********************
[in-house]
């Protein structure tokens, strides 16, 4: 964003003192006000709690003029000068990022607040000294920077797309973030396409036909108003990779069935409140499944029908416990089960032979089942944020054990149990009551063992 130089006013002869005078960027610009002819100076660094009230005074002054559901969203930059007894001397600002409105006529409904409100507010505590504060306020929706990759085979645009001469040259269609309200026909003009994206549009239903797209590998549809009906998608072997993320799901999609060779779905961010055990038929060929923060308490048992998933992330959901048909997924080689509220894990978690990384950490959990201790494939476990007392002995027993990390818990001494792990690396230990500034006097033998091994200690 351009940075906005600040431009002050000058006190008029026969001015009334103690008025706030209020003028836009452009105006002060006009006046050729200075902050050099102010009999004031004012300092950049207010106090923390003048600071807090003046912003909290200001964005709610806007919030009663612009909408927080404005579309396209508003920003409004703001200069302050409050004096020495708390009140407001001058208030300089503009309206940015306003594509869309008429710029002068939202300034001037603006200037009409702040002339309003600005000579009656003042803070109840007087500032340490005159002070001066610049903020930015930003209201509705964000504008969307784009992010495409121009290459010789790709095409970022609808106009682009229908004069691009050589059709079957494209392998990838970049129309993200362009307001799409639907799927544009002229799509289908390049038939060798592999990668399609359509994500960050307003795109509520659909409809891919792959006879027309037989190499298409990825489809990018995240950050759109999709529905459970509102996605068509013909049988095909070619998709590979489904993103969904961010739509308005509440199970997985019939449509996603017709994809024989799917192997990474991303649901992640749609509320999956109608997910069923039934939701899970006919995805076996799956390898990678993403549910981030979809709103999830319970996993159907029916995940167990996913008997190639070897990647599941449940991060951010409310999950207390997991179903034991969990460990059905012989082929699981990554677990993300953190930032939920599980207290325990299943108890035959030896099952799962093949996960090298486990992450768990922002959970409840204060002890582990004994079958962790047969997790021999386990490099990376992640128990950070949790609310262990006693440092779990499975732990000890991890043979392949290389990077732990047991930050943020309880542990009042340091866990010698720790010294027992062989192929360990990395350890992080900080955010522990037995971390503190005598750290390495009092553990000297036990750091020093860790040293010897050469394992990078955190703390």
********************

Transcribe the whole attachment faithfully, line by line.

[in-house]
């Protein structure tokens, strides 16, 4: 964003003192006000709690003029000068990022607040000294920077797309973030396409036909108003990779069935409140499944029908416990089960032979089942944020054990149990009551063992 130089006013002869005078960027610009002819100076660094009230005074002054559901969203930059007894001397600002409105006529409904409100507010505590504060306020929706990759085979645009001469040259269609309200026909003009994206549009239903797209590998549809009906998608072997993320799901999609060779779905961010055990038929060929923060308490048992998933992330959901048909997924080689509220894990978690990384950490959990201790494939476990007392002995027993990390818990001494792990690396230990500034006097033998091994200690 351009940075906005600040431009002050000058006190008029026969001015009334103690008025706030209020003028836009452009105006002060006009006046050729200075902050050099102010009999004031004012300092950049207010106090923390003048600071807090003046912003909290200001964005709610806007919030009663612009909408927080404005579309396209508003920003409004703001200069302050409050004096020495708390009140407001001058208030300089503009309206940015306003594509869309008429710029002068939202300034001037603006200037009409702040002339309003600005000579009656003042803070109840007087500032340490005159002070001066610049903020930015930003209201509705964000504008969307784009992010495409121009290459010789790709095409970022609808106009682009229908004069691009050589059709079957494209392998990838970049129309993200362009307001799409639907799927544009002229799509289908390049038939060798592999990668399609359509994500960050307003795109509520659909409809891919792959006879027309037989190499298409990825489809990018995240950050759109999709529905459970509102996605068509013909049988095909070619998709590979489904993103969904961010739509308005509440199970997985019939449509996603017709994809024989799917192997990474991303649901992640749609509320999956109608997910069923039934939701899970006919995805076996799956390898990678993403549910981030979809709103999830319970996993159907029916995940167990996913008997190639070897990647599941449940991060951010409310999950207390997991179903034991969990460990059905012989082929699981990554677990993300953190930032939920599980207290325990299943108890035959030896099952799962093949996960090298486990992450768990922002959970409840204060002890582990004994079958962790047969997790021999386990490099990376992640128990950070949790609310262990006693440092779990499975732990000890991890043979392949290389990077732990047991930050943020309880542990009042340091866990010698720790010294027992062989192929360990990395350890992080900080955010522990037995971390503190005598750290390495009092553990000297036990750091020093860790040293010897050469394992990078955190703390």